The following article by Jonathan Bilyk appeared February 10, 2022 on cookcountyrecord.com.
Noting research indicating COVID vaccines have done little to slow the spread of the omicron variant of the virus, a group of unvaccinated residents of Chicago and Cook County have sued the city and county, asking a federal judge to put an end to the city’s and county’s vaccine passport orders.
The lawsuit was filed in Chicago federal court on Feb. 10. The plaintiffs are represented by attorneys from the Liberty Justice Center, of Chicago.
“… Despite the fact that the world knew in mid- to late-December that vaccination was no barrier to transmission of Omicron, the President of the Cook County Board of Commissioners and Mayor of Chicago nevertheless imposed a vaccine passport requirement starting on January 3, 2022, on citizens daring to venture out to restaurants, bars, and sporting events,” the plaintiffs wrote in their complaint.
“This show-your-papers mandate, which says it is designed to stop the transmission of Omicron, will do nothing of the sort, and is patently irrational.”
Plaintiffs named in the lawsuit are identified as Laura Ravago, of Wilmette; Mary Kate Knorr, of Chicago; Jasmine Hauser, identified as a resident of Cook County; Anthony Kawalkowski, of Chicago; Courtney Connolly, of Chicago; Charlotte Wager, of Arlington Heights; Mary Beth Peterson, of Cook County; and a woman identified as Jane Doe #1, who works in a public school system, but secured a religious exemption to her school’s vaccination employment mandate.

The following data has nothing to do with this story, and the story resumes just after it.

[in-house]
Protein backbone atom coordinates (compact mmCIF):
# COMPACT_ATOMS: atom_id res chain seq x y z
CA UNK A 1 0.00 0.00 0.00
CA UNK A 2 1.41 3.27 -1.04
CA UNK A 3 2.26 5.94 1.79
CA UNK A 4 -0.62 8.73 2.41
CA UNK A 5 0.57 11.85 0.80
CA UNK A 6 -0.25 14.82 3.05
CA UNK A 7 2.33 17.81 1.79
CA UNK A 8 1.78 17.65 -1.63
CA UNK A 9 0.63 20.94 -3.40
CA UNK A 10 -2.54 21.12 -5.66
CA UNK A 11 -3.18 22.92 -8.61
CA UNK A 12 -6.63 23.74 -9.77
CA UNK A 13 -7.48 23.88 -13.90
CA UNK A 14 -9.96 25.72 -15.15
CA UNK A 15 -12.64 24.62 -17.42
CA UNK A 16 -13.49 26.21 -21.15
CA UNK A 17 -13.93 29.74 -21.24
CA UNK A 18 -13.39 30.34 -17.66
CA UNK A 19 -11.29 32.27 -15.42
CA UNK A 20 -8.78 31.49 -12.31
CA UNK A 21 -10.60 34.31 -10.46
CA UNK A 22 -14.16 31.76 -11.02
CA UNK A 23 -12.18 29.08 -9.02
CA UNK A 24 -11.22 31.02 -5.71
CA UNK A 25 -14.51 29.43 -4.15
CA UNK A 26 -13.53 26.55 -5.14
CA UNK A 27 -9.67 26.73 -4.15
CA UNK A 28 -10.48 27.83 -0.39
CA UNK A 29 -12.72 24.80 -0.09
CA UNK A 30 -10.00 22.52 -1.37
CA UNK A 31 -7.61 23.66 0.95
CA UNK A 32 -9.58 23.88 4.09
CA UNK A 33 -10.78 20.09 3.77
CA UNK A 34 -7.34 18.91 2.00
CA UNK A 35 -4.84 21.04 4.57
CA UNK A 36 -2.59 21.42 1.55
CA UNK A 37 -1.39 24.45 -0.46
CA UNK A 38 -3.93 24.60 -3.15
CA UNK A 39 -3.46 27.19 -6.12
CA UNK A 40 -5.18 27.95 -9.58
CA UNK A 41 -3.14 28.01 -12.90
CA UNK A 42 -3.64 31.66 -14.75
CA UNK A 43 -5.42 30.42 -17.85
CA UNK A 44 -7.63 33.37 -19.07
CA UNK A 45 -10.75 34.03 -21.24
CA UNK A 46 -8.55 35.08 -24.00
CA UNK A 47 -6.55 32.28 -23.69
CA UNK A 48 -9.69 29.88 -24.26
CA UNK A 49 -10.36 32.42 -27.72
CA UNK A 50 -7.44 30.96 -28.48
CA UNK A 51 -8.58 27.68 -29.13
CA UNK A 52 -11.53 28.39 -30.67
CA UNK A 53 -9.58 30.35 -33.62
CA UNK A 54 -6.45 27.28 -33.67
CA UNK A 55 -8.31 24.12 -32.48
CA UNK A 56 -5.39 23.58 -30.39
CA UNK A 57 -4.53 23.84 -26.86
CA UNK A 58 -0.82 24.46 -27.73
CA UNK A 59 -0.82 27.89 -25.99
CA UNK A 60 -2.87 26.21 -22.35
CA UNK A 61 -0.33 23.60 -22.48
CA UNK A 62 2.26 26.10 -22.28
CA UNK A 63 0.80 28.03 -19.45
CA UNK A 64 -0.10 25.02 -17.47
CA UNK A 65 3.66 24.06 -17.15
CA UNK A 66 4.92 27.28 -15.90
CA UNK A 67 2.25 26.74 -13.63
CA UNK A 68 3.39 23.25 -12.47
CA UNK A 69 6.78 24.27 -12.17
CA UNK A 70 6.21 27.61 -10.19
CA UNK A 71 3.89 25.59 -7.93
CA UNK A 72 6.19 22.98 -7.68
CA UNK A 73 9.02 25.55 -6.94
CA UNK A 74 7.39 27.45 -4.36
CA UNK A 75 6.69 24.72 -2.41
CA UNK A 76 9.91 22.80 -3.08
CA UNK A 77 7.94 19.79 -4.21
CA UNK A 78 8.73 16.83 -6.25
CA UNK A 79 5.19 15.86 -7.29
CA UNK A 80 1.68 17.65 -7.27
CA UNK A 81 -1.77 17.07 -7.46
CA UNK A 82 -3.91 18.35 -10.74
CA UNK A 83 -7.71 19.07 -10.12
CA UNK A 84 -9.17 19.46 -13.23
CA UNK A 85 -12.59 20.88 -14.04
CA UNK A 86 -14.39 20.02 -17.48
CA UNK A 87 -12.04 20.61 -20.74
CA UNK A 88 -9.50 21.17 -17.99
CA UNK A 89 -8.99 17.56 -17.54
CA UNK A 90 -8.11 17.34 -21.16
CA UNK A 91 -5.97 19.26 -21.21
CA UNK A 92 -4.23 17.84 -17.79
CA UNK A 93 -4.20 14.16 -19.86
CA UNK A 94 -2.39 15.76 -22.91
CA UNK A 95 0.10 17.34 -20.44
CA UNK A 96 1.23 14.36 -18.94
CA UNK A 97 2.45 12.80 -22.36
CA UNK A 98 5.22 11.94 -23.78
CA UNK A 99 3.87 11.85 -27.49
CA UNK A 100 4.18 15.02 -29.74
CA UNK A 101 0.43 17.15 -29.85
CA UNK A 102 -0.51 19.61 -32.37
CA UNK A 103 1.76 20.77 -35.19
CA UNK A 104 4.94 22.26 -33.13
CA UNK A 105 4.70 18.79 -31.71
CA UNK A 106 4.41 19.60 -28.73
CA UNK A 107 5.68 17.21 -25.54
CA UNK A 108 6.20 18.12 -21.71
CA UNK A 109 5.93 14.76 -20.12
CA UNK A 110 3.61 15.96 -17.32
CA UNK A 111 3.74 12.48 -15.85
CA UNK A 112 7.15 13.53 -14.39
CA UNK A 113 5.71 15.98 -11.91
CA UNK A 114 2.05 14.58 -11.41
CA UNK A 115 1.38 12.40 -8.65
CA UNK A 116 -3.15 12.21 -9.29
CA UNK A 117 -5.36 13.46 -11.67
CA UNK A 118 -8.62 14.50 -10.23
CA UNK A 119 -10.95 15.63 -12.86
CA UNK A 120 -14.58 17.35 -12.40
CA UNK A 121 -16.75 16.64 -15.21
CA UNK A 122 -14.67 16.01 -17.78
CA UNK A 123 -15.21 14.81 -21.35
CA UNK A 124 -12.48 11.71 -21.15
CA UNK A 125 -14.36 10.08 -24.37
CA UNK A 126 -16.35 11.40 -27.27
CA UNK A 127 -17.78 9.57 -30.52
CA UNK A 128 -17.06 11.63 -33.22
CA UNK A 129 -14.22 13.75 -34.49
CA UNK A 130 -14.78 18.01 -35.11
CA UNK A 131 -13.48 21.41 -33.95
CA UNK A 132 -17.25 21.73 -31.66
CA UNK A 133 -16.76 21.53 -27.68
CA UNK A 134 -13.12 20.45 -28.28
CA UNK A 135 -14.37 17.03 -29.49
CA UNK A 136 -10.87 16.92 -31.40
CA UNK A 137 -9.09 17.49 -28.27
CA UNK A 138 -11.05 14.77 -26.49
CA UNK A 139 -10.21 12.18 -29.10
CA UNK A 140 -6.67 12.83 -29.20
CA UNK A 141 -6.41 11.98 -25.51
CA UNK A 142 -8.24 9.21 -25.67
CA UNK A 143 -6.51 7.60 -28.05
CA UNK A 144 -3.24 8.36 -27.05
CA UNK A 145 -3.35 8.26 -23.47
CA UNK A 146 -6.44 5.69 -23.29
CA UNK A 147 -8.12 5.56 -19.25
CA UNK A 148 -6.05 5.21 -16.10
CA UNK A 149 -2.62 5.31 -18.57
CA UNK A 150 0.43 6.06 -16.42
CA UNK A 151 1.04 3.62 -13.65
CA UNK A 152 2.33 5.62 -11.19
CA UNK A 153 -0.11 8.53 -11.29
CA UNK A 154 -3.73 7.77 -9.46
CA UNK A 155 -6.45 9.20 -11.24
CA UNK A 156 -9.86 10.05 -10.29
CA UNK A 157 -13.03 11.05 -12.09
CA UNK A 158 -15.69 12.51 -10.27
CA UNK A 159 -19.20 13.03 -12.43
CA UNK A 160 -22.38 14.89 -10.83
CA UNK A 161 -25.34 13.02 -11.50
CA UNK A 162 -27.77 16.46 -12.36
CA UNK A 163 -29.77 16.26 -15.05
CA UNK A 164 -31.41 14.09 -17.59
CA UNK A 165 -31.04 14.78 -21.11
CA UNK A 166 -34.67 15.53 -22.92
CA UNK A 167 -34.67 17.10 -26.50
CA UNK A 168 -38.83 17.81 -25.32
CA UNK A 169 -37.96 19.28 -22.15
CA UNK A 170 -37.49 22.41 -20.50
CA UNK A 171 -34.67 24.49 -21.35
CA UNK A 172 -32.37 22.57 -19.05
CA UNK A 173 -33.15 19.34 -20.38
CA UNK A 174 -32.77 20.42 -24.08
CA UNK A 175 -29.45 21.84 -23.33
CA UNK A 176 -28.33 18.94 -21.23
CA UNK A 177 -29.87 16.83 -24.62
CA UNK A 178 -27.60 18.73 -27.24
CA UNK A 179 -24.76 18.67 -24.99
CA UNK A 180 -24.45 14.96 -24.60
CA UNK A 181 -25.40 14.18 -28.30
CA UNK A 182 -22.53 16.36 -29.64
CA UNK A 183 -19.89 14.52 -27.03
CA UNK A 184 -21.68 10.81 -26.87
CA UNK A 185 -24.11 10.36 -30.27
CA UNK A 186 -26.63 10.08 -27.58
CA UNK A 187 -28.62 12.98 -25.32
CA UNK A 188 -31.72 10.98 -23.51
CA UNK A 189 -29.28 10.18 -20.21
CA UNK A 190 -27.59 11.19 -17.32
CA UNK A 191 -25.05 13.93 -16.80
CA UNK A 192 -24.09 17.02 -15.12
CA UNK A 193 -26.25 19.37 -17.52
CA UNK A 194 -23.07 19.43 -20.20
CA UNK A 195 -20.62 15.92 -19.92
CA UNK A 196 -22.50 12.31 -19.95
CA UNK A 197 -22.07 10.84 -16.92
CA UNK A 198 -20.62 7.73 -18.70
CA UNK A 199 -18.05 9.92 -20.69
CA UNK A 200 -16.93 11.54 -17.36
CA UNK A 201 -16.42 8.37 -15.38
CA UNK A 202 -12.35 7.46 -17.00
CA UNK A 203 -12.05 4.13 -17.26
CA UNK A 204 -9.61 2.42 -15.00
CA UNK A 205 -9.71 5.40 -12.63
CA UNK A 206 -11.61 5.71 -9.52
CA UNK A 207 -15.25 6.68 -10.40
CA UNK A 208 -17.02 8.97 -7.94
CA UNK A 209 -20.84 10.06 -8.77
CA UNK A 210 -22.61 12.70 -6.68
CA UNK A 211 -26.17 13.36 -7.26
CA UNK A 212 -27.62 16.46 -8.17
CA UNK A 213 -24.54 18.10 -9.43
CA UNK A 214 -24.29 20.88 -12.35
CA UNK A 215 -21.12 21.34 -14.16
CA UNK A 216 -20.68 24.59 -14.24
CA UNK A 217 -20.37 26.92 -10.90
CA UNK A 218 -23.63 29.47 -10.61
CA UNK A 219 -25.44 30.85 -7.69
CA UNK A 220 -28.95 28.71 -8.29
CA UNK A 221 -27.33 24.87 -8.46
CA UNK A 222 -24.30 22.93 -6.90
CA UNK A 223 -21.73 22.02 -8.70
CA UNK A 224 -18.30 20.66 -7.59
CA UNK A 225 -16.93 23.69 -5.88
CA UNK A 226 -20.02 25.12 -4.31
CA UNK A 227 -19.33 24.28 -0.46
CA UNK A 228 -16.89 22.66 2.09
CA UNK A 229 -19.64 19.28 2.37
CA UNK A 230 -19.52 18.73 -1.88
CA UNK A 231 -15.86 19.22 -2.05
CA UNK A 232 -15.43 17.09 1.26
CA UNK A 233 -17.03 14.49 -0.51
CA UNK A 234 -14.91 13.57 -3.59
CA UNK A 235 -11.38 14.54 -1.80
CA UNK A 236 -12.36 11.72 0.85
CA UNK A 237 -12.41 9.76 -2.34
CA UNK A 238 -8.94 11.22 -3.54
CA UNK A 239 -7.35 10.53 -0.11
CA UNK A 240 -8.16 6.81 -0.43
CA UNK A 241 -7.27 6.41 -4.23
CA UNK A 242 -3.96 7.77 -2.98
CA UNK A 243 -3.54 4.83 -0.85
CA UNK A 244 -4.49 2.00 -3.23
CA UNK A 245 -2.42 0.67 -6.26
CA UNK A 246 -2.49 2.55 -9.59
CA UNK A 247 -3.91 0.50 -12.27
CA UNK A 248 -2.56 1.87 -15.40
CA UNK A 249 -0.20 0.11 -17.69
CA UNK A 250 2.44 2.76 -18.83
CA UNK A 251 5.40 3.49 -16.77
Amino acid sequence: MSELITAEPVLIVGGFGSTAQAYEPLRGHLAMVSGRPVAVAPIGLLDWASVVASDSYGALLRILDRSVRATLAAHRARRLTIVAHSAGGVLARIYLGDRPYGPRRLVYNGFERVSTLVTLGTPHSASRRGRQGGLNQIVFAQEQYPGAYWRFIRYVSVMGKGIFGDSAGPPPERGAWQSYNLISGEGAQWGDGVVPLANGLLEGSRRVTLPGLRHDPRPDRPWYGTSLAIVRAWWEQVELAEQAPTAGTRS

The lawsuit takes aim at the so-called vaccine passport orders issued in the city of Chicago and in suburban Cook County. The orders generally require anyone over the age of 5 to present proof of vaccination against COVID-19 before they are allowed to enter and remain in restaurants, bars, museums, theaters, stadiums, mall food courts, and a wide number of other indoor public accommodations.
The orders expressly exempt schools and churches, as well as certain other indoor settings.
In recent days, the vaccine passport orders have come under assault politically. In Chicago, for instance, a group of aldermen signed their names to letters demanding Chicago Public Health Commissioner Allison Arwady rescind the vaccine passport orders, claiming it is devastating restaurants and other businesses throughout the city, as people avoid establishments that are abiding by the orders.
Further, across the country, states and cities are dumping stringent COVID restrictions, including mask mandates and vaccine mandates, amid public pressure, though leaders cite plunging COVID case rates and hospitalizations, as the omicron surge quickly ebbs. This has, in turn, placed pressure on Illinois Gov. JB Pritzker and Chicago Mayor Lori Lightfoot to follow suit, and end the restrictive mandates in Chicago and statewide.
Pritzker has indicated he plans to lift the state’s indoor mask mandate by Feb. 28. Lightfoot and Arwady have said the city may also follow suit, should COVID cases continue to rapidly improve. They have not indicated, however, if the city may also lift its vaccine passport rules at the same time.